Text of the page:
Chasing the dream and the inevitable end: It’s the week’s best sportswriting

1. “Many people would tell me that I have changed a lot over the years. When I first left for England I was very happy and confident and loved interaction with people. Since the disappointment with England I find myself going into my shell, lacking confidence and not wanting to be around big crowds.”

Shane O’Connor writes about his experience of the professional football ladder for

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Source: Disney

2. “It completed the aura of invincibility; here was an athlete whose supremacy was so unshakable that he could afford to act unconcerned about it. Kobe could never be unconcerned, because unlike Jordan (or LeBron, or Shaq, or Kevin Durant, or Allen Iverson), he didn’t inhabit his talent so much as angrily oversee it. His smile had a way of making moments feel more tense, of ratcheting the stakes to a level at which only he could cope with them. It wasn’t in him to be generous. If you’re Superman, you can have fun flying; if you’re the CEO of Exxon, oil is never a joke.”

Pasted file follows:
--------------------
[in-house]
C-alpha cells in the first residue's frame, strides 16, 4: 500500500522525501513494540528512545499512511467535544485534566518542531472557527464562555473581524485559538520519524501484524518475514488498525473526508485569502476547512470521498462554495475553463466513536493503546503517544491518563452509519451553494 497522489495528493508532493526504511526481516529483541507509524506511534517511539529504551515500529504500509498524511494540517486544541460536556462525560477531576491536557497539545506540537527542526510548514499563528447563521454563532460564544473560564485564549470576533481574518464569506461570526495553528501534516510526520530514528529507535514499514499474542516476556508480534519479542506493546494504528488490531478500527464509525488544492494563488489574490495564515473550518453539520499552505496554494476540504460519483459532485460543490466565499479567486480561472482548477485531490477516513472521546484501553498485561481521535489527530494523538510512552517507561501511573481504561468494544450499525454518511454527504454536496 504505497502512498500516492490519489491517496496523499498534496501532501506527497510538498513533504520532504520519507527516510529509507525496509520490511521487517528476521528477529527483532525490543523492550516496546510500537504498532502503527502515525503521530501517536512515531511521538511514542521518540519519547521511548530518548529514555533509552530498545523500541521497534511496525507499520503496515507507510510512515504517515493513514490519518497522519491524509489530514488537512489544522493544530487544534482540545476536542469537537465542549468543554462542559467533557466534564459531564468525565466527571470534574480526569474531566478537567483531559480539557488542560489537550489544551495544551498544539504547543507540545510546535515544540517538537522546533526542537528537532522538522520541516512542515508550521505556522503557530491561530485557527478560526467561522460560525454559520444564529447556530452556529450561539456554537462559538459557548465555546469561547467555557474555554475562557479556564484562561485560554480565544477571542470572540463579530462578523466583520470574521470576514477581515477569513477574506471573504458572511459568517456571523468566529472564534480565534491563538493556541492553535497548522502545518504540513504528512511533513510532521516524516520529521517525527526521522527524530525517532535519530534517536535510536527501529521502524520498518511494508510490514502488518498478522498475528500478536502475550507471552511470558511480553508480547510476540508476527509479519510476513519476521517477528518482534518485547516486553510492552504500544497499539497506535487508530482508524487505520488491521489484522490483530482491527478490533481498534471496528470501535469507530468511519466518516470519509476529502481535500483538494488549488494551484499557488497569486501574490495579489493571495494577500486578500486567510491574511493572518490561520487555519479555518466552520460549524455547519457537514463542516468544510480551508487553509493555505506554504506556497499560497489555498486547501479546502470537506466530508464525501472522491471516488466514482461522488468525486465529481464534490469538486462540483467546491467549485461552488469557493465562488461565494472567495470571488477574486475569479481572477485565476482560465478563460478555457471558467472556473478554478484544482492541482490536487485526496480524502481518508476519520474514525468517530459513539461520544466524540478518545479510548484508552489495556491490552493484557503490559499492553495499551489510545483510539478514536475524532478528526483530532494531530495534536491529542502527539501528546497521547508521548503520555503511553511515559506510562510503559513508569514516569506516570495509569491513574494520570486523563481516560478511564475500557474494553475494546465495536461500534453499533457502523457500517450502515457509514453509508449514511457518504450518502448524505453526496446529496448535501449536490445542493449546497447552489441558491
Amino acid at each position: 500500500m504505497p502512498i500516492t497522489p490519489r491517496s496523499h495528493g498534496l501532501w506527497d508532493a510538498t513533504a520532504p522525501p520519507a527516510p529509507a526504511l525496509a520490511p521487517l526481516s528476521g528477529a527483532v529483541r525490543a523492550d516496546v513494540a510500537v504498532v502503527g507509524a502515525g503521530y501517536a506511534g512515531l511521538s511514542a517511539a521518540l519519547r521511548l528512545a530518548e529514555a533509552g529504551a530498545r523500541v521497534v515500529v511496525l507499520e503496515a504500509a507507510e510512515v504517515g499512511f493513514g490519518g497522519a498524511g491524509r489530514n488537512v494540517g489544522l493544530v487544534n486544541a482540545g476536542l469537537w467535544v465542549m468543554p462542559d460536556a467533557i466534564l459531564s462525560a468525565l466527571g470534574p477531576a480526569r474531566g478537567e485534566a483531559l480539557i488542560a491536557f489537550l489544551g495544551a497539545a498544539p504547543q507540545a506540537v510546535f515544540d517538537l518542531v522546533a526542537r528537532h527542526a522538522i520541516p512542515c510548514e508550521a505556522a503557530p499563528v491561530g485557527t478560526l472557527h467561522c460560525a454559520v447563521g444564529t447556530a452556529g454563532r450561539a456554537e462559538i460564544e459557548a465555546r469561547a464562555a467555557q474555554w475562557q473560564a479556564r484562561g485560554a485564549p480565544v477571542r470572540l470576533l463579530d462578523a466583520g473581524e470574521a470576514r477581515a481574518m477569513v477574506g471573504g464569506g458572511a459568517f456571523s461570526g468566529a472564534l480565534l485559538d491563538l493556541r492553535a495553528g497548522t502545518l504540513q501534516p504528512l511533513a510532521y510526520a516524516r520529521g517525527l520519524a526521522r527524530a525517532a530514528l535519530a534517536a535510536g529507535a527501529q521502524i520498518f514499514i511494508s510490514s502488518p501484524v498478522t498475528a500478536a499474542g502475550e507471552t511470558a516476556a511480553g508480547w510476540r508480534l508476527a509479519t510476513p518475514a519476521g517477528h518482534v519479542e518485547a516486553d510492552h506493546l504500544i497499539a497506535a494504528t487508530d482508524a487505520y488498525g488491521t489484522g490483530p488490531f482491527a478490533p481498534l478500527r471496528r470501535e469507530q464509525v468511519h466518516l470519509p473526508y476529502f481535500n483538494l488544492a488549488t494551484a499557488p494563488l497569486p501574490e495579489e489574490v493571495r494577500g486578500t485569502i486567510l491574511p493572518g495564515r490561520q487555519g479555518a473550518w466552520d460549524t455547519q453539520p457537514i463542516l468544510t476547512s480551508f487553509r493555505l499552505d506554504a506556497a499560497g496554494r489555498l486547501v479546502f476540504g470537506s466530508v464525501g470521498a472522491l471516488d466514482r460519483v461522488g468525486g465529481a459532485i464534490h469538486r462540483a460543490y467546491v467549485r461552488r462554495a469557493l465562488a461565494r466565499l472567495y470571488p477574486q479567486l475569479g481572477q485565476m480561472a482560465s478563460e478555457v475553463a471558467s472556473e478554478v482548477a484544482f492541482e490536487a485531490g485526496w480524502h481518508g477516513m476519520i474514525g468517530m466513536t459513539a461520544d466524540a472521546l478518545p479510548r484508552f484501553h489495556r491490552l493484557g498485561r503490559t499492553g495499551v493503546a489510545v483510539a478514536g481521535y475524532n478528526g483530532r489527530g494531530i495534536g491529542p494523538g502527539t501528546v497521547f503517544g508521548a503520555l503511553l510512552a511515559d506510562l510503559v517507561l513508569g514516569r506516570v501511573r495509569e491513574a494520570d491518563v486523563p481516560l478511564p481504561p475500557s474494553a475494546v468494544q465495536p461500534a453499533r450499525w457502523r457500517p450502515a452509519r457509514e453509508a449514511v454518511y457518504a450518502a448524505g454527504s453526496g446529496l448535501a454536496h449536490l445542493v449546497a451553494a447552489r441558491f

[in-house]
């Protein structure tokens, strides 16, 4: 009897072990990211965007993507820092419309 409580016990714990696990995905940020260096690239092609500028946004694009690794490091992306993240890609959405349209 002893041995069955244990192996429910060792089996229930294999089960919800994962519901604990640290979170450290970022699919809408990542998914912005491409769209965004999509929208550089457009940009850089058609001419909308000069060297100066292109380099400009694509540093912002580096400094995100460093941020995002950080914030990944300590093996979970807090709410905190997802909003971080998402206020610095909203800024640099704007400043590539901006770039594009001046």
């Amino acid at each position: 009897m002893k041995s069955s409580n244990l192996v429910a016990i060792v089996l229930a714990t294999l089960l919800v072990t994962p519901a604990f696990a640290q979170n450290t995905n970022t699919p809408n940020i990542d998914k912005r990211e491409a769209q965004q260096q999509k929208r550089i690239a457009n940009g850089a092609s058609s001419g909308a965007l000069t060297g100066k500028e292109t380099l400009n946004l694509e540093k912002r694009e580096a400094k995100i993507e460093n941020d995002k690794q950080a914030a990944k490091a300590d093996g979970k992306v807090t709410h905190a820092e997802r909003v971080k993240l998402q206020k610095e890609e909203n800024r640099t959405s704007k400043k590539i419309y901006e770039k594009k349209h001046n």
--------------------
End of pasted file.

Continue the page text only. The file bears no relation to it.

Brian Phillips writes The Wolf on the Rock about the inevitable decline of the great Kobe Bryant on

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3. Any player putting themselves in the firing line needs to readjust their mentality from that of the gambler at the craps table, shooting dice for a win, to that of an insurance man or an accountant trying to limit any damage or loss. We win our bonuses by not risking the mortgage. You’re David Seaman now, not Rene Higuita.”

David Preece gives a step-by-step guide of what outfield players need to know once they go between the sticks on